Others have also mentioned the International sales that Harlequin generates. It could be that those sales channels can help open up sales for HarperCollins which currently has a very U.S.-centric sales focus.
What Does This Mean for Authors
Harlequin’s Love Inspired and Heartsong lines publish 20 new romance novels each month in the contemporary, suspense, and historical categories. Since they recently expanded my numbers may be a little off, but you get the general idea. 240 new titles per year written with the Christian reader in mind. This is significant. It makes them the single largest publisher of Christian fiction in the industry by sheer number of annual titles. But, as mentioned above, most are sold via the direct to consumer clubs and not in the retail environment per se. We have 29 authors who currently write or have written for the Harlequin lines.
The press releases indicate that nothing will change, at least initially. And I can believe that from an editorial perspective. For now the plans will remain stable. The efficiencies usually sought in a sale are in back-room functions like accounting and production. But with the sheer number of titles being produced I suspect the HarperCollins management will be reluctant to make wholesale changes initially.
One area suggested to change is warehouse distribution. In the past years HarperCollins has been systematically reducing warehouse space and instead have partnered with their printer for such functions. This may or may not be something easily shifted because of the direct-t0-consumer element of Harlequin’s operations.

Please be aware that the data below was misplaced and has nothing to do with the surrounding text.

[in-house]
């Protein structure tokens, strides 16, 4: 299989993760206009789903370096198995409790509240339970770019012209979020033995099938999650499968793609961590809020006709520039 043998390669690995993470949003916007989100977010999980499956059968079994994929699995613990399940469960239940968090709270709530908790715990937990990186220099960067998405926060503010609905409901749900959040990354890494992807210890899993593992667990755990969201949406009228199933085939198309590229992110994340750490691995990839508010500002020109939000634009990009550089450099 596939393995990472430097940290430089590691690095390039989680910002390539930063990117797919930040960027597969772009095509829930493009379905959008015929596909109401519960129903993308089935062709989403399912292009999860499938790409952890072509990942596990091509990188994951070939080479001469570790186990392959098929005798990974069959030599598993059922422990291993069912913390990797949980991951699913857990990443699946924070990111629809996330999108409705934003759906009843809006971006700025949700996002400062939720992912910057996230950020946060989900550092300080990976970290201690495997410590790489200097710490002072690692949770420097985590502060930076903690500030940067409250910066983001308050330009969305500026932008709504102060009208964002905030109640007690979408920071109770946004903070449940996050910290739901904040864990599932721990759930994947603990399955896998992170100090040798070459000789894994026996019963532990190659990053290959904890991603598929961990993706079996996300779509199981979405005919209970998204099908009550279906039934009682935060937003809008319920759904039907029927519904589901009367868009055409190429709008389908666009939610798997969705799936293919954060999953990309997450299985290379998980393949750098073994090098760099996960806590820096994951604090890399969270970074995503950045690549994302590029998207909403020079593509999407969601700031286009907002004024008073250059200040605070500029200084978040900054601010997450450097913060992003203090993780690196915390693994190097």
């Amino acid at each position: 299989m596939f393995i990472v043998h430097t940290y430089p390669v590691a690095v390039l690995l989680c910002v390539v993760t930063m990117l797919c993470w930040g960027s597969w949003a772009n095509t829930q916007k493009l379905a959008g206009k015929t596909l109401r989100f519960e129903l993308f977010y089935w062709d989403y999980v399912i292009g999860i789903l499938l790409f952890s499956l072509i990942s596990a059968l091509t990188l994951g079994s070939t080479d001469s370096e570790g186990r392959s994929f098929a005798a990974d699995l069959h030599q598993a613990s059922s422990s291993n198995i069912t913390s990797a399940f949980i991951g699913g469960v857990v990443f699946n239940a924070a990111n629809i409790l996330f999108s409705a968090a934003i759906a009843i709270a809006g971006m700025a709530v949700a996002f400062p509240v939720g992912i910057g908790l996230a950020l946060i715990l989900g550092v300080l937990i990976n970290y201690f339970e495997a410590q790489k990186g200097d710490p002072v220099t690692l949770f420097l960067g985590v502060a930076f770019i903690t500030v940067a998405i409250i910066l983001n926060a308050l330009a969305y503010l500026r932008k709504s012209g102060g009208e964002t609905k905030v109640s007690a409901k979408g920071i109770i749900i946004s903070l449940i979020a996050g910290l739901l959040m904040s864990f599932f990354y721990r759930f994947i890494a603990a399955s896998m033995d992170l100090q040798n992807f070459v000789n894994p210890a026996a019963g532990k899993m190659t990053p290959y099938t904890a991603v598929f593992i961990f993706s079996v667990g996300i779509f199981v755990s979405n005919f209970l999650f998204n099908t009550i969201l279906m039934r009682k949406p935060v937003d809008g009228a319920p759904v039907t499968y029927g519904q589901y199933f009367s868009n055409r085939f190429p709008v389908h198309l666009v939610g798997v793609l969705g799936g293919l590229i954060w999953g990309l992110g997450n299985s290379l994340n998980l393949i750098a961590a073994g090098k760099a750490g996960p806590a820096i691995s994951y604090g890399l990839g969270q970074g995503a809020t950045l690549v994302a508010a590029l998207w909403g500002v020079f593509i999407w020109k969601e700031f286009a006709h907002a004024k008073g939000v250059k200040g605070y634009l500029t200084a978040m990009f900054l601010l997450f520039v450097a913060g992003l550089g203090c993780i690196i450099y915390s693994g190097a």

For now I suggest authors wait and see. We agents wonder if the contract terms will eventually change as well as other areas of difference between the Harlequin and HarperCollins business practices.
Baker Publishing Group and Regal Books
On a much smaller scale Baker has bought all the assets of Regal Books. This means all the book titles, inventory, and their accompanying contracts. Instead of adding Regal to the list of Baker imprints, the Regal name will just go away. Every one of the 600+ titles in the sale will be placed with a Baker imprint that best fits the content of the book and that imprint’s focus. None of those assignments have been announced and will not be until the sale is finalized this Summer. For example, Regal Books that have a stronger Charismatic flavor to them would best fit with Baker’s “Chosen Books” imprint.
What Does This Mean for Authors?
As always it is a wait and see. It was no secret that Regal was having some economic challenges these past few years when the economy tanked. Having the resources of The Baker Publishing Group behind the books should make a huge difference.
In addition Baker has shown considerable acumen in increasing the sales of their backlist using ebook strategies. This should begin making an impact in 2015 and beyond.
The downside is that none of the staff at Regal will be retained. And we lose yet another place to sell our author’s books. We will miss working with Stan Jantz and Kim Bangs and the rest of the Regal staff.
Feel free to ask any questions related to these events in the comments below. I will try to answer them if possible.